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12 y/o unschooler needs math book suggestions

post #1 of 5
Thread Starter 

I unschool my 7, 10 and 12 y/o and we recently had to do some testing to prove to the gov't here that that the kids are doing OK.  It turns out that they are ok but 'behind' in math.  (this is not surprising to me since we don't 'do' math).  It is upsetting to my 12 y/o who wasn't exactly told the results of the tests but he gets that he's not up to par with his schooled friends in math. 

We live in a country where the books sold are not in the language I speak although I can decipher the math books.  I have just a day or two to order something on e-bay or amazon for the 12/yo because a friend can deliver it- but also for the 10 and 7 y/o.  My 12/yo is currently working out of a math book for 10y/o's and almost has it complete.  He says it's about the level kids in school are at anyway around here (we're in the Caribbean and school tends to be delayed).  He is the only one of the three that wants to do math.  We are using Khan Academy videos to get some of the info - today he did reducing fractions to the lowest common denominator - and he gets it pretty easily.  My 10y/o and 7 y/o do not want to do math problems.  The issue is that the gov't here is going to make me get tests each year so it may be that I need to introduce some sort of formal study.



Anyway - that was the long way of asking if any of you have book recommendations for Math. 


thanks in advance!!

post #2 of 5

I generally make dd's math worksheets myself but have lately been using the following: 


- Singapore (she did one entire workbook last year but this year I am just looking through it and making worksheets for her based on the material)

- Key to Algebra , Key to Geometry - again, I am referring to the book and making the worksheets. 

- Life of Fred


She has read LoF in the past but never done the problems until now. 


The reason I make the worksheets is partly because that is how we have done it from the beginning since she always found fault with published workbooks.  But now, even though we are pretty happy with these workbooks, she is obviously not going to do all three of them in their entirety so I just draw from them and keep making the worksheets as we have done in the past. 


For a while she was also doing Khan pretty regularly and I found this to be very convenient as far as reporting to the school authorities was concerned (we have a review twice a year), because I could just print the reports from the website.  But recently they changed the format of the site and if there is one thing dd resists, it is change.  So bye bye Khan.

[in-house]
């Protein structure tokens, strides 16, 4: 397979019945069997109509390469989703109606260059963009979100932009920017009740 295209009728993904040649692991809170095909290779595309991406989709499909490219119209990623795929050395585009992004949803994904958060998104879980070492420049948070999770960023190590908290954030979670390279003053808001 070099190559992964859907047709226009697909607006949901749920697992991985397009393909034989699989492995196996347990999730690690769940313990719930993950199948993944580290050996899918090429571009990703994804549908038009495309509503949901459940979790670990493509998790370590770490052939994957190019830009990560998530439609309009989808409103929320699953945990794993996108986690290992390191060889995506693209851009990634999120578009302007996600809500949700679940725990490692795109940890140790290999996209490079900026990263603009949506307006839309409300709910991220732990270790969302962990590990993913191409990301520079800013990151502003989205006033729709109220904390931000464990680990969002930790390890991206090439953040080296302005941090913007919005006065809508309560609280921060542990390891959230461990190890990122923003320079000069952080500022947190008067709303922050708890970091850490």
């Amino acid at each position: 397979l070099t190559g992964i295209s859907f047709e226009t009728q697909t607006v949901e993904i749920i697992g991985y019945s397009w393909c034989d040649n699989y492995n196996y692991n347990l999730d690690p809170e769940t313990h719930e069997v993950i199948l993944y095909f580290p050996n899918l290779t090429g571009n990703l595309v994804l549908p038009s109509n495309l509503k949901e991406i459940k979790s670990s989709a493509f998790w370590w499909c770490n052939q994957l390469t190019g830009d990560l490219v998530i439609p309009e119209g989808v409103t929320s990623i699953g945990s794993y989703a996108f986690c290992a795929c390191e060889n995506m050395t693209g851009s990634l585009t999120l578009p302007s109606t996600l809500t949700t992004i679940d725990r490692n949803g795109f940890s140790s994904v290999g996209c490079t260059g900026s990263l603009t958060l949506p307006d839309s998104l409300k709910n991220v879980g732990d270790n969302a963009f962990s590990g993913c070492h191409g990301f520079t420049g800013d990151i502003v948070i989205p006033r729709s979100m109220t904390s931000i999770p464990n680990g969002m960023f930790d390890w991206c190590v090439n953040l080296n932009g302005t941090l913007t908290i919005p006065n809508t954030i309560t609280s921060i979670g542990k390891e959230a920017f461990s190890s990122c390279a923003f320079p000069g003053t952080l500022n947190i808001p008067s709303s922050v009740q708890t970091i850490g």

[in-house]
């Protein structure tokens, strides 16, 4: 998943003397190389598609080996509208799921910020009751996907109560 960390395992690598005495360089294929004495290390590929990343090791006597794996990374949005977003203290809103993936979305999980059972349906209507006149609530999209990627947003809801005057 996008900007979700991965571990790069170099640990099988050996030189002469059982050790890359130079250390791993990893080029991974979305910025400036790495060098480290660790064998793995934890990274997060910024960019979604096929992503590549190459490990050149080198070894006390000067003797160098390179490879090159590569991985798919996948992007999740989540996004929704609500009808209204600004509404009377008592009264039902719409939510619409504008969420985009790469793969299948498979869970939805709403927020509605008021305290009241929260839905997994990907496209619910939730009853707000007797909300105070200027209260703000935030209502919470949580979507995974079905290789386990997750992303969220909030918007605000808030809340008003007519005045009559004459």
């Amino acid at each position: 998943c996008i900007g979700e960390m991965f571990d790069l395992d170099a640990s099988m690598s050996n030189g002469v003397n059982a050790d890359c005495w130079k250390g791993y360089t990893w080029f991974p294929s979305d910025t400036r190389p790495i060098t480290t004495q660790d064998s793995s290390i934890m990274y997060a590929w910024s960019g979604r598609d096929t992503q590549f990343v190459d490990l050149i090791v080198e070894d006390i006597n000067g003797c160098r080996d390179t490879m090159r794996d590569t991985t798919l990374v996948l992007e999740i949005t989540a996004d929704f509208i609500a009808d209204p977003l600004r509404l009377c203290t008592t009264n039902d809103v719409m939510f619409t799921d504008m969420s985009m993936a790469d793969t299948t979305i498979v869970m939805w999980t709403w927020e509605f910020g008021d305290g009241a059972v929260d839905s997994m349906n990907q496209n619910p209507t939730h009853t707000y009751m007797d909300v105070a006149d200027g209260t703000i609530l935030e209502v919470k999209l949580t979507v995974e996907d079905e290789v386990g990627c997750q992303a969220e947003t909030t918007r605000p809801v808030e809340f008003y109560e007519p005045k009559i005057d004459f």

Singapore and Key To  are not very expensive.  Key To is a bargain, actually. Both are really basic with out colored pictures, detailed explanations or fancy formatting.  Just problems to solve - that is what dd likes about them.  Life of Fred is kind of expensive but not consumable so you can reuse them for every kid, if you have several - or you can resell it, it seems to retain its value.  It's written like a story so even if you start with a book that is at a lower level than what your child needs, it is still interesting and then they can continue on through the levels.   But if all they want is practice exercises and no story, then no need for Life of Fred.  Khan Academy itself could be enough - you mentioned that you are watching the videos.  Are they also doing the problems? 

post #3 of 5

I was going to suggest both Key To and Singapore as well. Singapore is more comprehensive so if your kids want the comfortable feeling of having "covered everything" it would be a good route to go. There are placement tests available online that are pretty accurate. Each year's worth of curriculum covers a variety of topics appropriate for that level. 


Key To ... is good for gap-filling at the middle school level. It would be especially useful for your 12-year-old if he has specific topic areas that he recognizes he does not have mastery of that he wants to focus on. So if he's keen to figure out how to work with fractions, the Key To Fractions series would give him an unintimidating way of working through pretty much everything about fractions. 


Both programs have inexpensive consumable workbooks that my kids have enjoyed. 



post #4 of 5
Thread Starter 

Thank you both!

I looked up singapore and didn't get the levels so the online placement tests was important to know about. 

I am tempted by life of fred b/c maybe it would work for my younger ones who are math resistant.  I don't quite get what it is about though.  We have a book called "the cat in numberland" though that describes the number infinity in a story and is just brilliant. (of course the only one interested is my now 12 y/o but he even liked it when he was 8...)  Wondering if it's something like that if you've heard of it?



post #5 of 5

Cat in Numberland looks interesting  ... I have never read it. 


Have you read Flatland


Also - how about videos of Vi Hart? 


And how could I forget our very most favorite series of math books (not textbooks or workbooks, just math entertainment) --- Murderous Maths by Kjartan Poskitt.   A laugh and a half!  And dd has picked up quite a bit of math from them as well. 

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